This section introduces the options to enable your human users federated access to your AWS environment by using an identity source that is external to AWS Single Sign-On (AWS SSO). Once you’ve selected an option, further sections lead you through the process of setting up the desired option.
Moving from using AWS SSO local identity store to an external identity source: Earlier in this guide, you may have taken the default path to begin defining users and groups in the local identity source within AWS SSO. This is a common initial step to help you quickly set up your AWS environment and provide you with the time to consider your options to reuse an existing identity source. If you choose one of the AWS SSO options listed below, you will need to plan for the implications of the change. See Considerations for Changing Your Identity Source for details.
You may have one or more of the following requirements as you consider reusing your existing identity source to help control human access to your AWS environment:
End User Requirements
The following options are typically considered when you intend to reuse an existing identity source in support of your requirements for federated access to your AWS environment:
In later sections, this guides goes into more detail on the first two options given that they suit the majority of customers' needs.
The following decision tree provides a summary of your options based on your requirements. Generally, if you already have a SAML identity provider (IdP) or intend to establish one, we recommend using your SAML IdP to enable reuse of your existing identity source. If you don’t plan on having a SAML IdP to use for this purpose, then you can integrate your existing AD with AWS SSO.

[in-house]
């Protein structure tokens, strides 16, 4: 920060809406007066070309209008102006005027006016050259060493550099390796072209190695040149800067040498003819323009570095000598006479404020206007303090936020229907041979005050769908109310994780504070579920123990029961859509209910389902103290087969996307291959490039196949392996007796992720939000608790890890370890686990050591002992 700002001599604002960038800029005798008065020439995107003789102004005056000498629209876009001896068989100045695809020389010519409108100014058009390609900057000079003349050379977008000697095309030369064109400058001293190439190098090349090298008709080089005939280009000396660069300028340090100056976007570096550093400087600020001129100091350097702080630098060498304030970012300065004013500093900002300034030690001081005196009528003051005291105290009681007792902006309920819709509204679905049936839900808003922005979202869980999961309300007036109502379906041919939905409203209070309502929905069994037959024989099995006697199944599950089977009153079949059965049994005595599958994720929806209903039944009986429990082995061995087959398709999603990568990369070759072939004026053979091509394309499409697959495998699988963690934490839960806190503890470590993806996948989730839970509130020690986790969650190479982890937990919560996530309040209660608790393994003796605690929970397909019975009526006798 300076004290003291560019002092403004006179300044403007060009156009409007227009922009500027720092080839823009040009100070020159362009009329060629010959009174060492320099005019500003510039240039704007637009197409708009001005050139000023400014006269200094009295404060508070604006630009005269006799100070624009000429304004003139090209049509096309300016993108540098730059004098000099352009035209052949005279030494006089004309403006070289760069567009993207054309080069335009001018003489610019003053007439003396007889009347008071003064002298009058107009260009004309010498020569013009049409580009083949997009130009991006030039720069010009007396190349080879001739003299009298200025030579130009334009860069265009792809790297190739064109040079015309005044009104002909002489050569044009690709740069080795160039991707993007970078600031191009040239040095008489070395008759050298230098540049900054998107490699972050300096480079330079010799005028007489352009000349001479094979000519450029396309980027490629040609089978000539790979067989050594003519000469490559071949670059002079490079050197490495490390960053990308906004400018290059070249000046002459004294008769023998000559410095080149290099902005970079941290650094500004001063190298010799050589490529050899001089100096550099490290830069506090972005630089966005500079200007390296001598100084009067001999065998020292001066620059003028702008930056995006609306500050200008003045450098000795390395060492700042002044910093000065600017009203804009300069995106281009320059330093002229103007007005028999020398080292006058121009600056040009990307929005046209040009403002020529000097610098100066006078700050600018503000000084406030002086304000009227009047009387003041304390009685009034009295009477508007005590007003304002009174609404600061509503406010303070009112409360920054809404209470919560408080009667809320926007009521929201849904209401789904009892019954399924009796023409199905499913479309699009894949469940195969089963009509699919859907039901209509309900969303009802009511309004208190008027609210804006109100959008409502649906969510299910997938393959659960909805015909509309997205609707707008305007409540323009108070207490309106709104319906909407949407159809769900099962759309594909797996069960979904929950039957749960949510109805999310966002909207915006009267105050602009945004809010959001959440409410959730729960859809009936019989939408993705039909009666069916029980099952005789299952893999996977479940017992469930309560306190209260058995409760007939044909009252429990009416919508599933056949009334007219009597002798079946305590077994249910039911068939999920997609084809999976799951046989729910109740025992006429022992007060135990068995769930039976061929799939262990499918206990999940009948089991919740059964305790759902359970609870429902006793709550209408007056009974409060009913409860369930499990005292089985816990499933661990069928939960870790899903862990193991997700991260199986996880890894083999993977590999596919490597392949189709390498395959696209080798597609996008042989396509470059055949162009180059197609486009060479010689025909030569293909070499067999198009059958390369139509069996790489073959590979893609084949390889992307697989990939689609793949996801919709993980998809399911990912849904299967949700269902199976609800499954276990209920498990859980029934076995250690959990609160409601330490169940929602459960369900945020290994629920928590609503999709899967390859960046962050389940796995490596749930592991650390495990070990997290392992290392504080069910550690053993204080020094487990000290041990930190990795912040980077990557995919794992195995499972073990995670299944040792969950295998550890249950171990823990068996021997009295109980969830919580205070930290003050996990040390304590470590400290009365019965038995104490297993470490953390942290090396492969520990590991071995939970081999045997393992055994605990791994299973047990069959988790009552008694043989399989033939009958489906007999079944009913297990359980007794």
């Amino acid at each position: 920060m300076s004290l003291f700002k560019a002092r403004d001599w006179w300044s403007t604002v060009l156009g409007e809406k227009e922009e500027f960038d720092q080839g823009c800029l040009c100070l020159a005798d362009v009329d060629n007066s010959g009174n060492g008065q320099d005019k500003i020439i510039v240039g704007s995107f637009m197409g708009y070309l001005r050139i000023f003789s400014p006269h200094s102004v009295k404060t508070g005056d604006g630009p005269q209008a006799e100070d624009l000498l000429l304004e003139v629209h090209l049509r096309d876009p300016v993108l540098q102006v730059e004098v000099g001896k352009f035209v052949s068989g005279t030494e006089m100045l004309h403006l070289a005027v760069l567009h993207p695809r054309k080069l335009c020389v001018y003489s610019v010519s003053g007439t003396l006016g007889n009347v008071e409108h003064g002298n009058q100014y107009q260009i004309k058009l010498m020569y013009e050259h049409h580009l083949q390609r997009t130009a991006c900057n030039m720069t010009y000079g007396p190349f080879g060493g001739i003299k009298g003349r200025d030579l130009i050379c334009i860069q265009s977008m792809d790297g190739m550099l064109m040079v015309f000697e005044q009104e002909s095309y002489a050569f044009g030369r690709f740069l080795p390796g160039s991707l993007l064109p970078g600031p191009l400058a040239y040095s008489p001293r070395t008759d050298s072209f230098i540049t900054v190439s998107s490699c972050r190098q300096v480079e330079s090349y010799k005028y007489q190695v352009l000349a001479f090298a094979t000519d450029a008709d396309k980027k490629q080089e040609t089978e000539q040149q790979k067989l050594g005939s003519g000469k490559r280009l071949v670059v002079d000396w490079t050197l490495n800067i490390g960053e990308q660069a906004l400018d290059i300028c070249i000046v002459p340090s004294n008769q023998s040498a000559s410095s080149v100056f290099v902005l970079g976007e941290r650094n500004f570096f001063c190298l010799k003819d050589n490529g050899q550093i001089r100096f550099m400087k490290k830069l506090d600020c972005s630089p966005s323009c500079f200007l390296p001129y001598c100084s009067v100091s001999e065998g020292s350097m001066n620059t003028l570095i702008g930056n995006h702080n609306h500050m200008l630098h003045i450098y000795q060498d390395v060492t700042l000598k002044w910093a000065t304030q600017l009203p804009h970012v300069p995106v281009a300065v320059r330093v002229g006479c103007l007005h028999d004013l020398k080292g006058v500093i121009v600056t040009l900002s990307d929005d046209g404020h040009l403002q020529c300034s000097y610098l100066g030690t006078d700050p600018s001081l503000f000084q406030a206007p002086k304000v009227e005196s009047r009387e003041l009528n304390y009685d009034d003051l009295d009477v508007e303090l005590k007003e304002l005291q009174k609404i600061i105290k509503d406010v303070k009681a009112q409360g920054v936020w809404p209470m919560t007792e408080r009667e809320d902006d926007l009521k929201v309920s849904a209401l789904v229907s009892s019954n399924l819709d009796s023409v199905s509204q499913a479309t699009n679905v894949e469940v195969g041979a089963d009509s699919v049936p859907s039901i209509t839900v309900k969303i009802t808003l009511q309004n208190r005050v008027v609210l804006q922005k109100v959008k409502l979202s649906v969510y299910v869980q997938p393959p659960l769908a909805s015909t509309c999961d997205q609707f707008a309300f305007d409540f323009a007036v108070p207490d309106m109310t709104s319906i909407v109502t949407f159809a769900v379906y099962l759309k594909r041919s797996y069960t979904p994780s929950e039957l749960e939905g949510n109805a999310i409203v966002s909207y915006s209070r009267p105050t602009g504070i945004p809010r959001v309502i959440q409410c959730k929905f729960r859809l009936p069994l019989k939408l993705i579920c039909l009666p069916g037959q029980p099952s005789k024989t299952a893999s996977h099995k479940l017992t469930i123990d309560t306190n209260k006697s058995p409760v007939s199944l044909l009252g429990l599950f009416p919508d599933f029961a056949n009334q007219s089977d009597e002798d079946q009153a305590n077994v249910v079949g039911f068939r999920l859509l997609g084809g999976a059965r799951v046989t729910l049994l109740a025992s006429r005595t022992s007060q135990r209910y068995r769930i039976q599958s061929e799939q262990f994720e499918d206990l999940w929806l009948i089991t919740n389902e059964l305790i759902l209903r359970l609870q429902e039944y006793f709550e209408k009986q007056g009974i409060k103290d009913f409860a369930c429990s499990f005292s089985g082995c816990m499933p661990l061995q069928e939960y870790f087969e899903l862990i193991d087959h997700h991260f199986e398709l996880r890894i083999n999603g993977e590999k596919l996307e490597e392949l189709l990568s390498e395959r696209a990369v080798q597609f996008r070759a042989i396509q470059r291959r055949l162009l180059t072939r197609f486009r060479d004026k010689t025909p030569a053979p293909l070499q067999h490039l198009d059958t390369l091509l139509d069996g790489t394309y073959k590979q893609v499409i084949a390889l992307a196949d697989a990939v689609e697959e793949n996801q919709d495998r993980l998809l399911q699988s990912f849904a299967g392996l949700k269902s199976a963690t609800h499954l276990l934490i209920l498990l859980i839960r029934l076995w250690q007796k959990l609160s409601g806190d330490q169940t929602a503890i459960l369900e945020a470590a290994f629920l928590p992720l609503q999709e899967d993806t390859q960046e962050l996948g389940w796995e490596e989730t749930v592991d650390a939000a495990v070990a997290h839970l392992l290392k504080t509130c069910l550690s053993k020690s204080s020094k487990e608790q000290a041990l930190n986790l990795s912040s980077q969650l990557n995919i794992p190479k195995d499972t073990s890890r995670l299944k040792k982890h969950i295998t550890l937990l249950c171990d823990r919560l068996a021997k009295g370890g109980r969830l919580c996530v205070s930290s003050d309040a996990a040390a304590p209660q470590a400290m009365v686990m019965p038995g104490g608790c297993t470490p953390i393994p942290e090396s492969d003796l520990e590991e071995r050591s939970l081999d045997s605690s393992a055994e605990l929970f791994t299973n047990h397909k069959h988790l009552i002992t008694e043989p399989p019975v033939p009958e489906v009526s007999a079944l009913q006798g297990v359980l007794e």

If you have specific SAML IdP needs that can’t be met via integration with AWS SSO, then it’s likely that you can use your SAML IdP directly with AWS IAM. For example, if you need to integrate multiple SAML IdPs, then you would integrate those IdPs directly with AWS IAM.
If you either already have a SAML 2.0 IdP that you use in support of other enterprise applications or you plan to establish an IdP for this purpose, the most straightforward route is to use AWS SSO in conjunction with a SAML 2.0 IdP.
Review the Connect to Your External Identity Provider for an overview of this option and a list of the supported identity providers.
Here are several examples of this option:
If you don’t already have a SAML 2.0 IdP that you use in support other enterprise applications and you don’t plan to establish one, then you might consider integrating your Microsoft Active Directory (AD) directory with AWS SSO. This option may be especially convenient if you already plan to have AD directory services in your AWS environment in support of workloads that depend on AD.
Review Connect to Your Microsoft AD Directory for an overview of this option.
If you have a requirement to use a SAML 2.0 IdP, but AWS SSO does not meet your needs, you can establish federated access directly via AWS IAM. This option predates AWS SSO.
Review Integrating third-party SAML solution providers with AWS for an overview of this option.
In this option, you take on the responsibility of provisioning IAM SAML provider resources in each AWS account and managing the distribution of SAML IAM roles to each account. Setting up and making use of end user to the AWS CLI, SDK, and APIs requires more work on your part.
AWS SSO provides some benefits over this traditional option:
There are a few considerations that might still lead you to use this traditional option:
Here are several examples of using external SAML IdPs directly with AWS IAM:
If you choose either of the first two options, you can proceed to one of the following sections to review the detailed architecture and setup steps: